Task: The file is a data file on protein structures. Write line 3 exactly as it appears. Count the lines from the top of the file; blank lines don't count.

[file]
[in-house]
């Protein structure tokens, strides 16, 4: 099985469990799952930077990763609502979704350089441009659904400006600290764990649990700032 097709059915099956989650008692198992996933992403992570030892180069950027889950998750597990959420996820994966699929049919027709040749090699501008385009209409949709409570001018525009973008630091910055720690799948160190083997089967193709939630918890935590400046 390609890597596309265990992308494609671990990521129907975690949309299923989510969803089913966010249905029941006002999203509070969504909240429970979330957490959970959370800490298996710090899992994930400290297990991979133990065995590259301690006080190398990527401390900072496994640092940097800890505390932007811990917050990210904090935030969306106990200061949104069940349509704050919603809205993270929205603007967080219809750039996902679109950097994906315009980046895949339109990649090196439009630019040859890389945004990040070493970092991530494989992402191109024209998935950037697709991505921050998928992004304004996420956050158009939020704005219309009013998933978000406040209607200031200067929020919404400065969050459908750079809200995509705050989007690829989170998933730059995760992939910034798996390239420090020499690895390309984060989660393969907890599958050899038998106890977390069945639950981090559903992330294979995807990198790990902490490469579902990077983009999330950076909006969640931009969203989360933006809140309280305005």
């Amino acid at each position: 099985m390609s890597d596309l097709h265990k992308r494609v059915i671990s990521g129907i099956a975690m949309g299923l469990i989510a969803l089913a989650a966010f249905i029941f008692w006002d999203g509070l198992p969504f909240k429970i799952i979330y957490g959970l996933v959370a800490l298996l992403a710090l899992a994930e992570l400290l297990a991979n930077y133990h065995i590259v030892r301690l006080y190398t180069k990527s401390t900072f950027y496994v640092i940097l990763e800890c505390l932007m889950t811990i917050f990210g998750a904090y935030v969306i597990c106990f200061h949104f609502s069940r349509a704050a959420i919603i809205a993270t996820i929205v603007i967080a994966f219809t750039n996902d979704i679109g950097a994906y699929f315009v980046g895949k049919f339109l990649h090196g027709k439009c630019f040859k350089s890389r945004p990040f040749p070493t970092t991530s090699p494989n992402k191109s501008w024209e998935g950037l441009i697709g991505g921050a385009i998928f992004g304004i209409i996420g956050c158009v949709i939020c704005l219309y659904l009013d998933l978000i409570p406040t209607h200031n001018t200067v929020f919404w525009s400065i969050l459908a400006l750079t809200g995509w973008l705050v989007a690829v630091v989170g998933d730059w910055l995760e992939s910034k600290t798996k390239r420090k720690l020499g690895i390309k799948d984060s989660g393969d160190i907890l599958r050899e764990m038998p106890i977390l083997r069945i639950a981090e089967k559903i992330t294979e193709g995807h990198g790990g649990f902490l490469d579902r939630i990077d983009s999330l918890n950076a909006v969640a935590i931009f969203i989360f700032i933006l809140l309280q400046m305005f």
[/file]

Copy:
């Amino acid at each position: 099985m390609s890597d596309l097709h265990k992308r494609v059915i671990s990521g129907i099956a975690m949309g299923l469990i989510a969803l089913a989650a966010f249905i029941f008692w006002d999203g509070l198992p969504f909240k429970i799952i979330y957490g959970l996933v959370a800490l298996l992403a710090l899992a994930e992570l400290l297990a991979n930077y133990h065995i590259v030892r301690l006080y190398t180069k990527s401390t900072f950027y496994v640092i940097l990763e800890c505390l932007m889950t811990i917050f990210g998750a904090y935030v969306i597990c106990f200061h949104f609502s069940r349509a704050a959420i919603i809205a993270t996820i929205v603007i967080a994966f219809t750039n996902d979704i679109g950097a994906y699929f315009v980046g895949k049919f339109l990649h090196g027709k439009c630019f040859k350089s890389r945004p990040f040749p070493t970092t991530s090699p494989n992402k191109s501008w024209e998935g950037l441009i697709g991505g921050a385009i998928f992004g304004i209409i996420g956050c158009v949709i939020c704005l219309y659904l009013d998933l978000i409570p406040t209607h200031n001018t200067v929020f919404w525009s400065i969050l459908a400006l750079t809200g995509w973008l705050v989007a690829v630091v989170g998933d730059w910055l995760e992939s910034k600290t798996k390239r420090k720690l020499g690895i390309k799948d984060s989660g393969d160190i907890l599958r050899e764990m038998p106890i977390l083997r069945i639950a981090e089967k559903i992330t294979e193709g995807h990198g790990g649990f902490l490469d579902r939630i990077d983009s999330l918890n950076a909006v969640a935590i931009f969203i989360f700032i933006l809140l309280q400046m305005f």